Assuntos
Resistência à Doença/genética , Fusarium/patogenicidade , Pinus/genética , Pinus/microbiologia , Fusarium/genética , Regulação Fúngica da Expressão Gênica , Regulação da Expressão Gênica de Plantas , Ontologia Genética , Interações Hospedeiro-Patógeno/genética , Pinus/fisiologia , Doenças das Plantas/genética , Doenças das Plantas/microbiologia , Análise de Sequência de RNA , Transdução de Sinais/genética
18.
Nat Commun ; 12(1): 3956, 2021 06 25.
Artigo em Inglês | MEDLINE | ID: mdl-34172741

RESUMO

Among crop fruit trees, the apricot (Prunus armeniaca) provides an excellent model to study divergence and adaptation processes. Here, we obtain nearly 600 Armeniaca apricot genomes and four high-quality assemblies anchored on genetic maps. Chinese and European apricots form two differentiated gene pools with high genetic diversity, resulting from independent domestication events from distinct wild Central Asian populations, and with subsequent gene flow. A relatively low proportion of the genome is affected by selection. Different genomic regions show footprints of selection in European and Chinese cultivated apricots, despite convergent phenotypic traits, with predicted functions in both groups involved in the perennial life cycle, fruit quality and disease resistance. Selection footprints appear more abundant in European apricots, with a hotspot on chromosome 4, while admixture is more pervasive in Chinese cultivated apricots. Our study provides clues to the biology of selected traits and targets for fruit tree research and breeding.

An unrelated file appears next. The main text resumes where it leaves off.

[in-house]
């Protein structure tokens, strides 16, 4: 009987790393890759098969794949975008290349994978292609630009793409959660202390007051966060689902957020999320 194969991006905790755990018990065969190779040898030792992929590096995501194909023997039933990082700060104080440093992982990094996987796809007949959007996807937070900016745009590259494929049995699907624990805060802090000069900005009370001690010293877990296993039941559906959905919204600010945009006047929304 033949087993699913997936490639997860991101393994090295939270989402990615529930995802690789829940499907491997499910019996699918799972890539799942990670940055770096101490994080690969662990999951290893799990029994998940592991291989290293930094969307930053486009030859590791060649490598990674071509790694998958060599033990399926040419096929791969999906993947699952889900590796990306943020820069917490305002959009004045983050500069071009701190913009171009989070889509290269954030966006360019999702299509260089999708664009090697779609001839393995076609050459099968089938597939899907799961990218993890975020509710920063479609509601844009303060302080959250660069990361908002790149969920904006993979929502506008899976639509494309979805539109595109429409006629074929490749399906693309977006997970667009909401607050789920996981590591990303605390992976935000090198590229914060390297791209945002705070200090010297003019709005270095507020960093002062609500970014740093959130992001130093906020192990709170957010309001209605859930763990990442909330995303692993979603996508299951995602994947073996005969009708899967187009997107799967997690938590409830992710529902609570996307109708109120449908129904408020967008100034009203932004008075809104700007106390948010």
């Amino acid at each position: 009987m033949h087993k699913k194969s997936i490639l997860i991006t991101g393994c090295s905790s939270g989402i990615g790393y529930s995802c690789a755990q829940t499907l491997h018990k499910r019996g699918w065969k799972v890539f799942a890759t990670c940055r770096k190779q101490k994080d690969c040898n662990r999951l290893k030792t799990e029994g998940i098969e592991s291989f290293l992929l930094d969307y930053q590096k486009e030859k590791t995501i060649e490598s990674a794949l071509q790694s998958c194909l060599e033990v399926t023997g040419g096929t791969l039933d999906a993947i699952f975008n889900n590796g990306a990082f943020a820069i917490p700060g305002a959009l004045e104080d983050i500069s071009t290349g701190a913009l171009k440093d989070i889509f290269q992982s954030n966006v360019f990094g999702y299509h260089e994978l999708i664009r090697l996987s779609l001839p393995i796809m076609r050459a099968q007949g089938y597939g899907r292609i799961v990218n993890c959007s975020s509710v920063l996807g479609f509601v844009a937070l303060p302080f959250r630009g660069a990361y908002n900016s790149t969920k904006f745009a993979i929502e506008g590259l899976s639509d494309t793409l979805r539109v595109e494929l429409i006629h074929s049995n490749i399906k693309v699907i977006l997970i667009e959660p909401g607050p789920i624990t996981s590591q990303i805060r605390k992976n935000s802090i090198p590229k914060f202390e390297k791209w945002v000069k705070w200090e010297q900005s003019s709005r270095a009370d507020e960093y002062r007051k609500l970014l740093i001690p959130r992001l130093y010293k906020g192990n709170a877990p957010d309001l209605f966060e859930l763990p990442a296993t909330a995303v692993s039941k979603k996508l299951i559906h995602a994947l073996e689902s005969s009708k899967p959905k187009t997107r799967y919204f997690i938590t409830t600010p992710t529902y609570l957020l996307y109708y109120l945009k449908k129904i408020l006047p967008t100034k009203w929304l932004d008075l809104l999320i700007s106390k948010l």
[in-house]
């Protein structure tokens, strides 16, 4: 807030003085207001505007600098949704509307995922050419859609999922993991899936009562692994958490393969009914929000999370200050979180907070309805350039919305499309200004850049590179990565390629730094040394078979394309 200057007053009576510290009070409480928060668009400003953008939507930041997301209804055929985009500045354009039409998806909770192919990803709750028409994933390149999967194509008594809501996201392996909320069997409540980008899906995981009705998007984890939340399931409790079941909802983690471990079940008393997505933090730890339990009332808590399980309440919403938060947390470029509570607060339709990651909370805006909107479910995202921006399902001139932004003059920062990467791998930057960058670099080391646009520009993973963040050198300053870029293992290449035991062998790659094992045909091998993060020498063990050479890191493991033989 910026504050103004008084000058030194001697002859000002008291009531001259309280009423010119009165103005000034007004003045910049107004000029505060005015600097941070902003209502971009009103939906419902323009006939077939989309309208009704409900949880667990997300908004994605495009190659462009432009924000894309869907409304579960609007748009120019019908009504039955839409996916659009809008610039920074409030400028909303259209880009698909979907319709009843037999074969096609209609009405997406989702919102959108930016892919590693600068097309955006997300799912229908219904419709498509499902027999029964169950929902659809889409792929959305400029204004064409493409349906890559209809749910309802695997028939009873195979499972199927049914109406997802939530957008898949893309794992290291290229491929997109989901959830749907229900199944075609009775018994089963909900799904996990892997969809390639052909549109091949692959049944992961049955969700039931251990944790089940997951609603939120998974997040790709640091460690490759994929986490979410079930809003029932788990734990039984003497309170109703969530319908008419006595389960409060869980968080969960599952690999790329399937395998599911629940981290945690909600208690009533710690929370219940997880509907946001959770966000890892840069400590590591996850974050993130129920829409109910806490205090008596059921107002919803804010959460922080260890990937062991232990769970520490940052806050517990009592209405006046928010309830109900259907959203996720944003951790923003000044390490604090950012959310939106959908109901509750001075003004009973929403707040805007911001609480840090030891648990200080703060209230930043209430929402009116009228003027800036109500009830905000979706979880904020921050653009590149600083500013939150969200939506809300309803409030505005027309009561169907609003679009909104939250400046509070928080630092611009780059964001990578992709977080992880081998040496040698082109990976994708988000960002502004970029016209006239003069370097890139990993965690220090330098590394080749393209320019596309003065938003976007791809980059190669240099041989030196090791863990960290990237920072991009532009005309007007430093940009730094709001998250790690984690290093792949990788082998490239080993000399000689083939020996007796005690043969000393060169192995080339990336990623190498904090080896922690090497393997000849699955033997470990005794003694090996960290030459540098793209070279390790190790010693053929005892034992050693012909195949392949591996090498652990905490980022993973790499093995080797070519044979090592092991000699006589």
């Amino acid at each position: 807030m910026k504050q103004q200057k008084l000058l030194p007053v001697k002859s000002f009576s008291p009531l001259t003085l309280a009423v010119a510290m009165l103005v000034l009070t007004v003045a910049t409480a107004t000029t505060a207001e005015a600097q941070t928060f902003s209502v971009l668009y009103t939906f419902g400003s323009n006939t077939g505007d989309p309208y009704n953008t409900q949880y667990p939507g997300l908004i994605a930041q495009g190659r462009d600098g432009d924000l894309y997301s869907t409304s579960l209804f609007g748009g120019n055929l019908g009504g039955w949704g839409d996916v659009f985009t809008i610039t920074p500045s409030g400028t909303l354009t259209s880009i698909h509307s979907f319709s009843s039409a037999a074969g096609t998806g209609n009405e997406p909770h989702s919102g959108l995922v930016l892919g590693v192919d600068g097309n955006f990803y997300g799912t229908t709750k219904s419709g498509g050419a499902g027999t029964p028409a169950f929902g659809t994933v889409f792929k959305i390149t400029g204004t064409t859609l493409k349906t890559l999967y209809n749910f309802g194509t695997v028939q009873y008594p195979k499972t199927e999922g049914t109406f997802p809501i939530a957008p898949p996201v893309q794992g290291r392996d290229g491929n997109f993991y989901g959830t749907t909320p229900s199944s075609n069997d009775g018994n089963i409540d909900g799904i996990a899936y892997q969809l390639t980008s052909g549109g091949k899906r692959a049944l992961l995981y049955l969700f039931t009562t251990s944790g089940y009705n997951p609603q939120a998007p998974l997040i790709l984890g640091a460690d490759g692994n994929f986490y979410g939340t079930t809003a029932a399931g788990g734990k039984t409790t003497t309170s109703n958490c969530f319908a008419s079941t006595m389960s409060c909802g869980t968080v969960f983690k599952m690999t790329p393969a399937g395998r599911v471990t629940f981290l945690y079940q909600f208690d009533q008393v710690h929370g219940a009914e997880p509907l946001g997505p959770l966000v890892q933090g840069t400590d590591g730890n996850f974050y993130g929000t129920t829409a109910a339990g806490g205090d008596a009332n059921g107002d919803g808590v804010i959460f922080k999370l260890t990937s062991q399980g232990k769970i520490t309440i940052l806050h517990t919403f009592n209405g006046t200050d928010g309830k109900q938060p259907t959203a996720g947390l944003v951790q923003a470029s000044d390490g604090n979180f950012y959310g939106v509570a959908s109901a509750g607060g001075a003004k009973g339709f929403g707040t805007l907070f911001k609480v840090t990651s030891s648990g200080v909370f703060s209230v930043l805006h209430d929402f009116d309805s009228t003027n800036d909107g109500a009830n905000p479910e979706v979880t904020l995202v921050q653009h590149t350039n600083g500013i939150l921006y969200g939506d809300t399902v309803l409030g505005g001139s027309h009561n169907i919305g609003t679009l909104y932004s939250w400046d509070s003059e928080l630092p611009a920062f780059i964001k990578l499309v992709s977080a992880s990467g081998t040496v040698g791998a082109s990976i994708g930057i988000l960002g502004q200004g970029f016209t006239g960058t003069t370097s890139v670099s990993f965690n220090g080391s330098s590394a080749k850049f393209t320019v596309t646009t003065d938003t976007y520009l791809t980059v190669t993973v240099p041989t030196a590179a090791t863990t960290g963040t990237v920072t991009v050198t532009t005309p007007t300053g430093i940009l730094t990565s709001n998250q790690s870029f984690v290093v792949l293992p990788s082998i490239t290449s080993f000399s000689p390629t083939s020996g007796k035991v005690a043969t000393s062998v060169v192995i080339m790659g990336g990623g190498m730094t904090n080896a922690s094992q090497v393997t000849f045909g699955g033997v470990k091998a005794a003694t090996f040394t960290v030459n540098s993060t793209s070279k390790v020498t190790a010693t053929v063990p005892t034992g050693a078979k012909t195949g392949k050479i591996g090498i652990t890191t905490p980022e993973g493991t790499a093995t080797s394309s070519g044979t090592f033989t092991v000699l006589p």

Assuntos